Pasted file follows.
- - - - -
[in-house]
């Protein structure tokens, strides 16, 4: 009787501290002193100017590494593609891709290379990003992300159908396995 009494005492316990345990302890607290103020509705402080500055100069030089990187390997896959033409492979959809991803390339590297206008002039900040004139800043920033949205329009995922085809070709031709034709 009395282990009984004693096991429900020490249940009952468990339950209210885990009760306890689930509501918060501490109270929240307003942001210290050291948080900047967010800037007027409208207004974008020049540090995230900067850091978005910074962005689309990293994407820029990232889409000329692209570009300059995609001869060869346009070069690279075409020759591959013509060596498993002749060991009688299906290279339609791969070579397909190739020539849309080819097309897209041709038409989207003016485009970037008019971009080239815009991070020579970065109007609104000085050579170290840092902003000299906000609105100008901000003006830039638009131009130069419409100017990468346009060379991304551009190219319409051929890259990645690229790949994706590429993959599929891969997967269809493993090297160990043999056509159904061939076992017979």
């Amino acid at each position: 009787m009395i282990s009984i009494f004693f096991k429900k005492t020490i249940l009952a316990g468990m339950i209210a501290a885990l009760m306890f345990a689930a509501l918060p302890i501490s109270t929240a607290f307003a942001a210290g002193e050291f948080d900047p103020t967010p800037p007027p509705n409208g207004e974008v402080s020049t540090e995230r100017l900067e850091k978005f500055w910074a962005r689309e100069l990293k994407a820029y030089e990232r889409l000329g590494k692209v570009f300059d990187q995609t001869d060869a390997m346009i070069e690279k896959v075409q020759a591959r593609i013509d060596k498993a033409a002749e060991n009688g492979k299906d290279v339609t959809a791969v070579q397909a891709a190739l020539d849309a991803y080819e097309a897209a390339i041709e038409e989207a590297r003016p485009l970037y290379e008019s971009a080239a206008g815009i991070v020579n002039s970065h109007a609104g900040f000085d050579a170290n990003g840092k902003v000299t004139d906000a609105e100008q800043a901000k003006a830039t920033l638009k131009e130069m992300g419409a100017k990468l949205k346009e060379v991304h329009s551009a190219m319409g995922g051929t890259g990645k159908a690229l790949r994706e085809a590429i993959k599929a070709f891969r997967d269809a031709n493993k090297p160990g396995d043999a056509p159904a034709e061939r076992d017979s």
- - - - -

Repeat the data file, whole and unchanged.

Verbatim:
[in-house]
């Protein structure tokens, strides 16, 4: 009787501290002193100017590494593609891709290379990003992300159908396995 009494005492316990345990302890607290103020509705402080500055100069030089990187390997896959033409492979959809991803390339590297206008002039900040004139800043920033949205329009995922085809070709031709034709 009395282990009984004693096991429900020490249940009952468990339950209210885990009760306890689930509501918060501490109270929240307003942001210290050291948080900047967010800037007027409208207004974008020049540090995230900067850091978005910074962005689309990293994407820029990232889409000329692209570009300059995609001869060869346009070069690279075409020759591959013509060596498993002749060991009688299906290279339609791969070579397909190739020539849309080819097309897209041709038409989207003016485009970037008019971009080239815009991070020579970065109007609104000085050579170290840092902003000299906000609105100008901000003006830039638009131009130069419409100017990468346009060379991304551009190219319409051929890259990645690229790949994706590429993959599929891969997967269809493993090297160990043999056509159904061939076992017979």
């Amino acid at each position: 009787m009395i282990s009984i009494f004693f096991k429900k005492t020490i249940l009952a316990g468990m339950i209210a501290a885990l009760m306890f345990a689930a509501l918060p302890i501490s109270t929240a607290f307003a942001a210290g002193e050291f948080d900047p103020t967010p800037p007027p509705n409208g207004e974008v402080s020049t540090e995230r100017l900067e850091k978005f500055w910074a962005r689309e100069l990293k994407a820029y030089e990232r889409l000329g590494k692209v570009f300059d990187q995609t001869d060869a390997m346009i070069e690279k896959v075409q020759a591959r593609i013509d060596k498993a033409a002749e060991n009688g492979k299906d290279v339609t959809a791969v070579q397909a891709a190739l020539d849309a991803y080819e097309a897209a390339i041709e038409e989207a590297r003016p485009l970037y290379e008019s971009a080239a206008g815009i991070v020579n002039s970065h109007a609104g900040f000085d050579a170290n990003g840092k902003v000299t004139d906000a609105e100008q800043a901000k003006a830039t920033l638009k131009e130069m992300g419409a100017k990468l949205k346009e060379v991304h329009s551009a190219m319409g995922g051929t890259g990645k159908a690229l790949r994706e085809a590429i993959k599929a070709f891969r997967d269809a031709n493993k090297p160990g396995d043999a056509p159904a034709e061939r076992d017979s």